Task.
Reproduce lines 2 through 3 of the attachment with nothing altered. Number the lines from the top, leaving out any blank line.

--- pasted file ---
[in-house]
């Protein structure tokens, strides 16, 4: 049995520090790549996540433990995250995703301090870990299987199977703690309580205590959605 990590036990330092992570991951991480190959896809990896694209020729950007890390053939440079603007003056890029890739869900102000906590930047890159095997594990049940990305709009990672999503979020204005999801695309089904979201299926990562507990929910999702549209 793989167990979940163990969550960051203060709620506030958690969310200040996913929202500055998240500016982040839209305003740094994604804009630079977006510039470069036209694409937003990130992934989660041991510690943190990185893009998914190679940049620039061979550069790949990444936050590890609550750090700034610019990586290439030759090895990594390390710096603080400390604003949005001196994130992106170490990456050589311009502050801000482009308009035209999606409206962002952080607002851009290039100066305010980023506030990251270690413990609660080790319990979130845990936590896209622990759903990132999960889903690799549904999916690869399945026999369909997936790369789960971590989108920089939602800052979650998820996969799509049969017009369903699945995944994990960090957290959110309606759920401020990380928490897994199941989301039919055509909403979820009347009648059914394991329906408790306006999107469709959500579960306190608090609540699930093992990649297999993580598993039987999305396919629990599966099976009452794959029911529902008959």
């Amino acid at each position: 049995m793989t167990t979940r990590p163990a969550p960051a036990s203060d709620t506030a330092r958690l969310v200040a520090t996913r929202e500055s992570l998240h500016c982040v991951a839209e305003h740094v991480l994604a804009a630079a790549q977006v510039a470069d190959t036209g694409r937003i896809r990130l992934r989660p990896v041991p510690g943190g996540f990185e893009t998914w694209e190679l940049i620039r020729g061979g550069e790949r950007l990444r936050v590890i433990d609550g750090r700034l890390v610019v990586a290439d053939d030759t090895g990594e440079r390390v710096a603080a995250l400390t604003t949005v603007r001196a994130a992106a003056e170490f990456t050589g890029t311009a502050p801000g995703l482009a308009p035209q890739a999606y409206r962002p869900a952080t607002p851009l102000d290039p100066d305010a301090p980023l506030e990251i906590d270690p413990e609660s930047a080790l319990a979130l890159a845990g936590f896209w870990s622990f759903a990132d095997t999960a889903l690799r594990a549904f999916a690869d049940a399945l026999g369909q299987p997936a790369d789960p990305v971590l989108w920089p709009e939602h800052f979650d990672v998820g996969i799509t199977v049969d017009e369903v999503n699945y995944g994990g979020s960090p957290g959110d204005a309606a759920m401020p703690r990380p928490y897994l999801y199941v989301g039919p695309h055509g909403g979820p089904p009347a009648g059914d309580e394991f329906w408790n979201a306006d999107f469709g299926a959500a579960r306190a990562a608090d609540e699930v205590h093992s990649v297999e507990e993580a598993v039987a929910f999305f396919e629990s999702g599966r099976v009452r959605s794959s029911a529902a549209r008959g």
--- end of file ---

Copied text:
């Protein structure tokens, strides 16, 4: 049995520090790549996540433990995250995703301090870990299987199977703690309580205590959605 990590036990330092992570991951991480190959896809990896694209020729950007890390053939440079603007003056890029890739869900102000906590930047890159095997594990049940990305709009990672999503979020204005999801695309089904979201299926990562507990929910999702549209 793989167990979940163990969550960051203060709620506030958690969310200040996913929202500055998240500016982040839209305003740094994604804009630079977006510039470069036209694409937003990130992934989660041991510690943190990185893009998914190679940049620039061979550069790949990444936050590890609550750090700034610019990586290439030759090895990594390390710096603080400390604003949005001196994130992106170490990456050589311009502050801000482009308009035209999606409206962002952080607002851009290039100066305010980023506030990251270690413990609660080790319990979130845990936590896209622990759903990132999960889903690799549904999916690869399945026999369909997936790369789960971590989108920089939602800052979650998820996969799509049969017009369903699945995944994990960090957290959110309606759920401020990380928490897994199941989301039919055509909403979820009347009648059914394991329906408790306006999107469709959500579960306190608090609540699930093992990649297999993580598993039987999305396919629990599966099976009452794959029911529902008959």
């Amino acid at each position: 049995m793989t167990t979940r990590p163990a969550p960051a036990s203060d709620t506030a330092r958690l969310v200040a520090t996913r929202e500055s992570l998240h500016c982040v991951a839209e305003h740094v991480l994604a804009a630079a790549q977006v510039a470069d190959t036209g694409r937003i896809r990130l992934r989660p990896v041991p510690g943190g996540f990185e893009t998914w694209e190679l940049i620039r020729g061979g550069e790949r950007l990444r936050v590890i433990d609550g750090r700034l890390v610019v990586a290439d053939d030759t090895g990594e440079r390390v710096a603080a995250l400390t604003t949005v603007r001196a994130a992106a003056e170490f990456t050589g890029t311009a502050p801000g995703l482009a308009p035209q890739a999606y409206r962002p869900a952080t607002p851009l102000d290039p100066d305010a301090p980023l506030e990251i906590d270690p413990e609660s930047a080790l319990a979130l890159a845990g936590f896209w870990s622990f759903a990132d095997t999960a889903l690799r594990a549904f999916a690869d049940a399945l026999g369909q299987p997936a790369d789960p990305v971590l989108w920089p709009e939602h800052f979650d990672v998820g996969i799509t199977v049969d017009e369903v999503n699945y995944g994990g979020s960090p957290g959110d204005a309606a759920m401020p703690r990380p928490y897994l999801y199941v989301g039919p695309h055509g909403g979820p089904p009347a009648g059914d309580e394991f329906w408790n979201a306006d999107f469709g299926a959500a579960r306190a990562a608090d609540e699930v205590h093992s990649v297999e507990e993580a598993v039987a929910f999305f396919e629990s999702g599966r099976v009452r959605s794959s029911a529902a549209r008959g």